Exchange Rates, International Trade, and Capital Flows | CFA Level I Economics
Welcome back! Today, we’re diving into the effects of exchange rates on international trade and capital flows. We’ll explore the relationship between the balance of trade and capital flows and learn about the elasticities approach and absorption approach. We’ll also discuss the Marshall-Lerner condition and the J-curve effect. Ready? Let’s jump right in!
Understanding Balance of Trade and Capital Flows
When a country spends more on imports than it earns from exports, it experiences a trade deficit. This deficit can be financed by borrowing from foreign countries or selling assets to foreigners. From the balance of payments perspective, a current account deficit must be exactly matched by an offsetting capital account surplus. The impact of changing exchange rates on the balance of payments can be studied from two different angles: the impact on imports and exports, and the impact on capital flows.
Elasticities Approach: The Impact of Exchange Rates on Imports and Exports
The elasticities approach focuses on how exchange rate changes affect total expenditures on imports and exports. A country that wants to reduce its trade deficit needs to depreciate its currency. Currency depreciation makes imports more expensive in domestic currency terms and exports less expensive in foreign currency terms. This should increase exports and decrease imports, reducing the trade deficit. However, it’s essential to consider the price elasticity of demand for export goods and import goods to determine the actual outcome.
What happens when demand curves are inelastic?
Suppose both the demand for exports and imports are inelastic. In this case, currency depreciation decreases the foreign price of exports, but the quantity demanded may increase only slightly. Consequently, the total value of exports might decrease instead of increasing. Similarly, the depreciation increases the domestic price of imports, but the quantity demanded may decrease only slightly. As a result, the value of imports might increase instead of decreasing. If both of these effects occur, the trade deficit could widen instead of narrowing.
Marshall-Lerner Condition and J-Curve Effect
The Marshall-Lerner condition is a formula that considers the proportion of total trade that is exports and imports, and the price elasticity of demand for exports and imports. If this condition is satisfied, currency depreciation will decrease the trade deficit.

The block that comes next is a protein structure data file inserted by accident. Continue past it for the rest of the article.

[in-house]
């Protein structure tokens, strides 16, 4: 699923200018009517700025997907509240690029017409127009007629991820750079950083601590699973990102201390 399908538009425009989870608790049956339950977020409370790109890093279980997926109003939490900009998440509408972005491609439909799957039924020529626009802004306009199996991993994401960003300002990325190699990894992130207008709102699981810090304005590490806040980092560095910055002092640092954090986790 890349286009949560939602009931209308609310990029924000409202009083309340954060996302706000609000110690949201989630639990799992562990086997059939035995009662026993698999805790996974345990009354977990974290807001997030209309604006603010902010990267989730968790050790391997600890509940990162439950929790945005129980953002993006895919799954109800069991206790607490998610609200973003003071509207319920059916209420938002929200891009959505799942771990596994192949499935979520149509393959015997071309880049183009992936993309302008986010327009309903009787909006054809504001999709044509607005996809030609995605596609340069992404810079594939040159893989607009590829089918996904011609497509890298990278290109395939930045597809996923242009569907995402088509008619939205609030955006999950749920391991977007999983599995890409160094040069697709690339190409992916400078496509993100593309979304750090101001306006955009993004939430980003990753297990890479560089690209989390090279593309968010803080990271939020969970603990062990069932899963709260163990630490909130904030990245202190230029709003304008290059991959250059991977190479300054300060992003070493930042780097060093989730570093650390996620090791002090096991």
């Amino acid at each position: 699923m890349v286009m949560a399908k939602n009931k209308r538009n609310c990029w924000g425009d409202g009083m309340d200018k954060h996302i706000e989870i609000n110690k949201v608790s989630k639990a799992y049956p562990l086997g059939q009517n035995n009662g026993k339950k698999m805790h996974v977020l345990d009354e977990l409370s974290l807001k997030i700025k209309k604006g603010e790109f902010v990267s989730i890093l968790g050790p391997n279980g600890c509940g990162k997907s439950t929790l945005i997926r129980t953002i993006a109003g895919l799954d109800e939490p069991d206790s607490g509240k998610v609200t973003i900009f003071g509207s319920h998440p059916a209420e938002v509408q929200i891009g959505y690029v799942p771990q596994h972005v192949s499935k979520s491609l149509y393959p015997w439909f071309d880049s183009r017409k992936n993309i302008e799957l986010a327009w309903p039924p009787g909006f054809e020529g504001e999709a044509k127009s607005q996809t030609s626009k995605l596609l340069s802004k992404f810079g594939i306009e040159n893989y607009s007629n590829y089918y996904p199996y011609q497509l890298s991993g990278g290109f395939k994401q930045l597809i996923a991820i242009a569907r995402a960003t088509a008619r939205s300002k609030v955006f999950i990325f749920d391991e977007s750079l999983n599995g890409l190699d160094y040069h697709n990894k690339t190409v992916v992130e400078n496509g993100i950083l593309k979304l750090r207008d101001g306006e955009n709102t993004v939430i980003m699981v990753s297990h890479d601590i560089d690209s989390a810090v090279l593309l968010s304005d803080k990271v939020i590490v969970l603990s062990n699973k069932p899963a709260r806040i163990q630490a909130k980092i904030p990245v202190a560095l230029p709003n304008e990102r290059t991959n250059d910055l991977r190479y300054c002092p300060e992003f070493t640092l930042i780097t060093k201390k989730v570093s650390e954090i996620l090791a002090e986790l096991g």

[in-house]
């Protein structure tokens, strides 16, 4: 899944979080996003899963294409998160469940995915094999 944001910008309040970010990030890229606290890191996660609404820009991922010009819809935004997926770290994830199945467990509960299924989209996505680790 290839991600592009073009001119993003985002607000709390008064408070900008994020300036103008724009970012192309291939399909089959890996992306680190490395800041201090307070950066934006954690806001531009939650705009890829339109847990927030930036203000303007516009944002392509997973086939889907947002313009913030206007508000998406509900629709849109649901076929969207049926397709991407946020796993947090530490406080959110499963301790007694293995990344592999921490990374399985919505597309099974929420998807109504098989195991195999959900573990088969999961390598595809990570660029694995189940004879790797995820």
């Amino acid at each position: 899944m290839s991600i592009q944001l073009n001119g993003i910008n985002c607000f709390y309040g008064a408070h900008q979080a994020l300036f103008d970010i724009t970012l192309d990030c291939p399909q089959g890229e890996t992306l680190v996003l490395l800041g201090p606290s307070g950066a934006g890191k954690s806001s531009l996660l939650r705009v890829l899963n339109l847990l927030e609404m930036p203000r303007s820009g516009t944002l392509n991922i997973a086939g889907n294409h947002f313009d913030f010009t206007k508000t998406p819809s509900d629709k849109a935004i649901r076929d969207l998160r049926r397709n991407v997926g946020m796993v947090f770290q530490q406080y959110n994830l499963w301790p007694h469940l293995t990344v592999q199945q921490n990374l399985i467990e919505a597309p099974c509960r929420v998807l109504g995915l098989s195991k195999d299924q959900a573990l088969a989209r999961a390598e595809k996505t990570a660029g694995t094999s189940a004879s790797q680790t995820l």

However, there can be a delay between currency depreciation and the desired effects due to pre-existing contracts. This temporary effect is called the J-curve effect. Initially, the trade deficit may widen instead of narrowing. Eventually, when changes in order quantities take effect, the Marshall-Lerner conditions come into play, and currency depreciation begins to narrow the trade deficit.
Absorption Approach: The Impact of Exchange Rates on Capital Flows
The absorption approach is a macroeconomic technique that studies the effect of exchange rates on capital flows. It’s based on the fundamental relationship between the balance of trade, national savings, and private investments. When a country has a trade deficit, it doesn’t save enough to fund its investments, so it relies on foreign capital.
To reduce the trade deficit, currency depreciation must increase national income relative to expenditure, or increase national saving relative to domestic investment. The impact of depreciation depends on the current level of capacity utilization in the economy.
When operating at less than full employment, currency depreciation makes domestic goods more attractive, increasing national income and savings, which can reduce the trade deficit. Conversely, when the economy is operating at full employment, an increase in domestic spending can lead to higher domestic prices, reversing the relative price changes of currency depreciation and potentially returning the balance of trade to its previous deficit.
Another factor to consider is the wealth effect. Currency depreciation can result in a decline in the value of domestic assets, causing savers to initially spend less and save more to rebuild wealth. This can temporarily improve the balance of trade. However, as the real wealth of savers increases over time, the positive impact on saving will decrease, eventually returning the economy to its previous state and balance of trade.
We’ve covered the relationship between exchange rates, international trade, and capital flows. We delved into the elasticities approach and the absorption approach, and discussed the Marshall-Lerner condition and the J-curve effect. While some concepts may be challenging to grasp, it’s essential to understand the impact of exchange rates on trade balances and capital flows for a well-rounded understanding of international economics.
Good luck with your CFA Level I Economics journey, and remember to keep things light and fun while you study!